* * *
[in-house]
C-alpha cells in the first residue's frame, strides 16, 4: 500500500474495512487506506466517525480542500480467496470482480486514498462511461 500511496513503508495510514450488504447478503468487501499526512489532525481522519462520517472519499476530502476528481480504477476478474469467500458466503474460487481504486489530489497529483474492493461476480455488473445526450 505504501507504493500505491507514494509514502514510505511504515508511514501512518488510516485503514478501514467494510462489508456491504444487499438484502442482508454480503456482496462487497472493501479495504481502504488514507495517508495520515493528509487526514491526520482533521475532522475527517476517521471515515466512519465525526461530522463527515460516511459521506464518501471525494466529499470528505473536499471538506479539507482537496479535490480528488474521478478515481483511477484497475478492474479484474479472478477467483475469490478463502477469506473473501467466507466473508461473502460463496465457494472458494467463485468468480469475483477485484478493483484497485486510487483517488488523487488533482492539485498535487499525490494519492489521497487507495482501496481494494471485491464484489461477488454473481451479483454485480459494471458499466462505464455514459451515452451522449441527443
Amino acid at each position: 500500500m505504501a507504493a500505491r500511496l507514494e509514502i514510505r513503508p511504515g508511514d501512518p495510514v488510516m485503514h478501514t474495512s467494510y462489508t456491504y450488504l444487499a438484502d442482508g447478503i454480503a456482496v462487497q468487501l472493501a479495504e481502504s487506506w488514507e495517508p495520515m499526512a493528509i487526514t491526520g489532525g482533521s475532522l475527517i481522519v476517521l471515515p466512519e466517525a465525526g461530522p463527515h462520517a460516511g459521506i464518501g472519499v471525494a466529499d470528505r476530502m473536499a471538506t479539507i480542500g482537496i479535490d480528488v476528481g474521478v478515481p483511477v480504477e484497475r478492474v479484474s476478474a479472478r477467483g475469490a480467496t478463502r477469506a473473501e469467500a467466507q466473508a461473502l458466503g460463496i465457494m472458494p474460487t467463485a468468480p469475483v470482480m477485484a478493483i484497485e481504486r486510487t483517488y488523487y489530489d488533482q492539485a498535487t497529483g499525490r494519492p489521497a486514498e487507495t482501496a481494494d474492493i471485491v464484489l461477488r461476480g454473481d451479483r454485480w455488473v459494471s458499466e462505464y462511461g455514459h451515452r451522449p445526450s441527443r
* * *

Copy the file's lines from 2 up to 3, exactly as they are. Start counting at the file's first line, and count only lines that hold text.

C-alpha cells in the first residue's frame, strides 16, 4: 500500500474495512487506506466517525480542500480467496470482480486514498462511461 500511496513503508495510514450488504447478503468487501499526512489532525481522519462520517472519499476530502476528481480504477476478474469467500458466503474460487481504486489530489497529483474492493461476480455488473445526450 505504501507504493500505491507514494509514502514510505511504515508511514501512518488510516485503514478501514467494510462489508456491504444487499438484502442482508454480503456482496462487497472493501479495504481502504488514507495517508495520515493528509487526514491526520482533521475532522475527517476517521471515515466512519465525526461530522463527515460516511459521506464518501471525494466529499470528505473536499471538506479539507482537496479535490480528488474521478478515481483511477484497475478492474479484474479472478477467483475469490478463502477469506473473501467466507466473508461473502460463496465457494472458494467463485468468480469475483477485484478493483484497485486510487483517488488523487488533482492539485498535487499525490494519492489521497487507495482501496481494494471485491464484489461477488454473481451479483454485480459494471458499466462505464455514459451515452451522449441527443
Amino acid at each position: 500500500m505504501a507504493a500505491r500511496l507514494e509514502i514510505r513503508p511504515g508511514d501512518p495510514v488510516m485503514h478501514t474495512s467494510y462489508t456491504y450488504l444487499a438484502d442482508g447478503i454480503a456482496v462487497q468487501l472493501a479495504e481502504s487506506w488514507e495517508p495520515m499526512a493528509i487526514t491526520g489532525g482533521s475532522l475527517i481522519v476517521l471515515p466512519e466517525a465525526g461530522p463527515h462520517a460516511g459521506i464518501g472519499v471525494a466529499d470528505r476530502m473536499a471538506t479539507i480542500g482537496i479535490d480528488v476528481g474521478v478515481p483511477v480504477e484497475r478492474v479484474s476478474a479472478r477467483g475469490a480467496t478463502r477469506a473473501e469467500a467466507q466473508a461473502l458466503g460463496i465457494m472458494p474460487t467463485a468468480p469475483v470482480m477485484a478493483i484497485e481504486r486510487t483517488y488523487y489530489d488533482q492539485a498535487t497529483g499525490r494519492p489521497a486514498e487507495t482501496a481494494d474492493i471485491v464484489l461477488r461476480g454473481d451479483r454485480w455488473v459494471s458499466e462505464y462511461g455514459h451515452r451522449p445526450s441527443r